The pilot sites for frugal rehabilitation demonstration were assessed and eventually selected through a collaborative process with national ministries and agencies, and with the participation of local environmental inspectors in each case. At the beginning of pilot site assessment and selection, we recruited a team of national experts who provided advice to the ASM NGOs who led the rehabilitation demonstration project work. The team also advised on the development of the methodology that was being informed by these practical demonstrations undertaken at the sites. Memorandums of Understanding were developed with aimag (provincial) and soum (local) governments, to ensure that the process of rehabilitation demonstration was both formal and collaborative.

With such MoUs and contracts in place, the rehabilitation projects began in early July extending through October 2014, supported by a busy field schedule of training, monitoring, and evaluation activities. Such visits were designed to provide training in affordable technical and biological rehabilitation techniques carried out by ASM NGOs, in order to develop a framework upon which the Frugal Rehabilitation Methodology (FRM) could be developed. Technical rehabilitation addressed the infilling of pits and shafts to a safe, affordable and agreeable standard, followed by regrading and reprofiling of materials and the distribution of available top soils to prepare the way for biological rehabilitation. Training in and implementation of biological rehabilitation techniques refocused on appropriate topsoil placement, and the identification of vegetation types that were appropriate to ecological region. Regional vegetation types informed the identification of target rehabilitation and successional species that were the focus of local seed collection and dispersal efforts by ASM NGOs.

After local government environmental inspectors evaluated the demonstration sites, a Frugal Rehabilitation Methodology was drafted, informed by the lessons learned from across all demonstration projects and supported by detailed case studies.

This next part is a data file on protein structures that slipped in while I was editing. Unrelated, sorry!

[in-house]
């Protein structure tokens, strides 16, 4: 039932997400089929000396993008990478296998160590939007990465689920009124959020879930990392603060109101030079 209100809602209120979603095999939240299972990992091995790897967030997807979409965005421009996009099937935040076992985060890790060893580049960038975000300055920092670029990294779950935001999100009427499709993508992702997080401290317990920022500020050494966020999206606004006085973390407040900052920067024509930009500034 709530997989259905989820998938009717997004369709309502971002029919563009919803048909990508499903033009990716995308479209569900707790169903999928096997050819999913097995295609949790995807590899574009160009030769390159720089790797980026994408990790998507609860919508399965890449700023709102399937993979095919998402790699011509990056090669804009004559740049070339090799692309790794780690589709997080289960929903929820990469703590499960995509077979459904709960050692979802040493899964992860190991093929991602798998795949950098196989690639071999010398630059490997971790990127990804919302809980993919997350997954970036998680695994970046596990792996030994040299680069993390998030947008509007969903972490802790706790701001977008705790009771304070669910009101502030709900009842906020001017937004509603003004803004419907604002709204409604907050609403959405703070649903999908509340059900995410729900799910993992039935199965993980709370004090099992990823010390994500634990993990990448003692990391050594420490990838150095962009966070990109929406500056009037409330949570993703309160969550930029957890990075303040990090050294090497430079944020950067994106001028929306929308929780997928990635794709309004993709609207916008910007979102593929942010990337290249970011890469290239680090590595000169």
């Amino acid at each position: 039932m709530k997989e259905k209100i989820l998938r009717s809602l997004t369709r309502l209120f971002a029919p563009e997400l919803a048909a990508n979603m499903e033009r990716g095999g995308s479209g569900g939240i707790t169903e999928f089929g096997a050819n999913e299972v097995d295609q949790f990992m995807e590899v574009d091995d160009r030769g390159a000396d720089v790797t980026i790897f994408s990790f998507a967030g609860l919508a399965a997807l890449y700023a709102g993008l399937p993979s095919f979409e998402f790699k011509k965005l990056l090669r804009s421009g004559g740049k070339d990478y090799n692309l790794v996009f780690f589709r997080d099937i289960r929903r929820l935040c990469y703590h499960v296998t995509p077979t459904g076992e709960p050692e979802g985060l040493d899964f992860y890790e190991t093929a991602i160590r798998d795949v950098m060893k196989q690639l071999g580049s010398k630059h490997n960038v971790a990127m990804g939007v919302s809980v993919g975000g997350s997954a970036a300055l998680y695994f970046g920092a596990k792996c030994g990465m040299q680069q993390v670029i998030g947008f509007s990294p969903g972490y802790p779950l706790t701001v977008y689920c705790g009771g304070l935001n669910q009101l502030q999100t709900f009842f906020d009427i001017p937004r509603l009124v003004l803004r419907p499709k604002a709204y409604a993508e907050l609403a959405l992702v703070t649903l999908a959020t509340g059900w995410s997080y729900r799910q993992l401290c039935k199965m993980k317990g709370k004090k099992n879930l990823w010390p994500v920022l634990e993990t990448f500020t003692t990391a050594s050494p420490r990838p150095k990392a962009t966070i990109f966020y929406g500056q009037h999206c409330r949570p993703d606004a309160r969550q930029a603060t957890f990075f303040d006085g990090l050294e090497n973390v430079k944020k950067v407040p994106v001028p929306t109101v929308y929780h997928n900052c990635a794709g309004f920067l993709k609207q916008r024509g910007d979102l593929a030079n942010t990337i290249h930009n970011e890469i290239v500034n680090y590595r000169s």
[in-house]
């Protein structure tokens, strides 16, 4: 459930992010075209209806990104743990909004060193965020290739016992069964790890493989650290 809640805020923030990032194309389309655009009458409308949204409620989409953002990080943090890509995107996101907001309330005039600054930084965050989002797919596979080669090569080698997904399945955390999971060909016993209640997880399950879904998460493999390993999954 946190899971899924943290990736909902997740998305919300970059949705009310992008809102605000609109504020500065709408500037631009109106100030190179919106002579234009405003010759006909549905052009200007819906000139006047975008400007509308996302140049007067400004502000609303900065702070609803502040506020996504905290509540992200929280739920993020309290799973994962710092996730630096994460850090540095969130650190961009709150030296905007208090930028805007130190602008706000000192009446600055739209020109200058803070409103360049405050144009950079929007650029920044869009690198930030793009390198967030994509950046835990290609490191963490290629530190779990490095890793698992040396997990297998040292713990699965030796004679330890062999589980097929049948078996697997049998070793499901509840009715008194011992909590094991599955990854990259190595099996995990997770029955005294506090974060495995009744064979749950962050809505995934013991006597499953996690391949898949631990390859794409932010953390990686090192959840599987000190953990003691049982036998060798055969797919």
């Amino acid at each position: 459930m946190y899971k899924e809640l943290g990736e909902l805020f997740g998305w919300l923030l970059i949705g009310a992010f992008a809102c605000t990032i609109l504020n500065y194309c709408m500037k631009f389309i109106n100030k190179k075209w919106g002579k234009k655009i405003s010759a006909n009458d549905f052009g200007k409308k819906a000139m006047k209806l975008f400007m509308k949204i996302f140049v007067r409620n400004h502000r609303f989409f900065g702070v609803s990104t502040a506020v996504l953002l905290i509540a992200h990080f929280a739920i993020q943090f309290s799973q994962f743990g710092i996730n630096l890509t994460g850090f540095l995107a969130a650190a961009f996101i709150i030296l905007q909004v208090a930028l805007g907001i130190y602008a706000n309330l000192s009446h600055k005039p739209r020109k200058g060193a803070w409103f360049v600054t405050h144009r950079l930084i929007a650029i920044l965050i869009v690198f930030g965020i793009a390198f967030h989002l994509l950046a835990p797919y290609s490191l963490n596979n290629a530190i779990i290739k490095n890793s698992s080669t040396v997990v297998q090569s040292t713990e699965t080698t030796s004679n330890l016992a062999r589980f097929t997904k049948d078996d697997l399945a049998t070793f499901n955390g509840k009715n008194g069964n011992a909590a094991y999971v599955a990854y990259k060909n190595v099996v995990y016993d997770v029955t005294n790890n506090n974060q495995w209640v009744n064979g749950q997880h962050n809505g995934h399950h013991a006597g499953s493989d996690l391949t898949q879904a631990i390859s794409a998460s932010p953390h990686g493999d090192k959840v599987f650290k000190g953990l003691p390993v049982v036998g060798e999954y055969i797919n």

The resulting draft methodology was referred to our Project Advisory Committee (PAC), chaired by the Ministry of Mining, in mid-November and a consultative workshop held with a wider range of stakeholders later that month. A variety of positive and helpful feedback was received through this process and will be incorporated into the draft, which will be referred to PAC in early in 2015. This places the methodology in a strong position to be incorporated into the revision of the government’s Minerals Regulation for Small-Scale Mining currently underway. If successful, the ASM sector can potentially look forward to an endorsed Frugal Rehabilitation Methodology that will provide key technical support to the development and demonstration of environmental best practice by the ASM sector.

Jonathan Stacey manages The Asia Foundation’s Engaging Stakeholders in Environmental Conservation Project Phase II. He can be reached at [email protected]. The views and opinions expressed here are those of the individual author and not those of The Asia Foundation.

Related locations: Mongolia
Related programs: Environment and Climate Action, Good Governance, Inclusive Economic Growth
Related topics: Civic Spaces

1 Comment

  1. The complexity of environmental management in Artisanal mining industry call for constant innovations to meet the realities on the ground. Wow, thanks for the bold step. We will be following up for future developments on the Frugal rehabilitation strategy.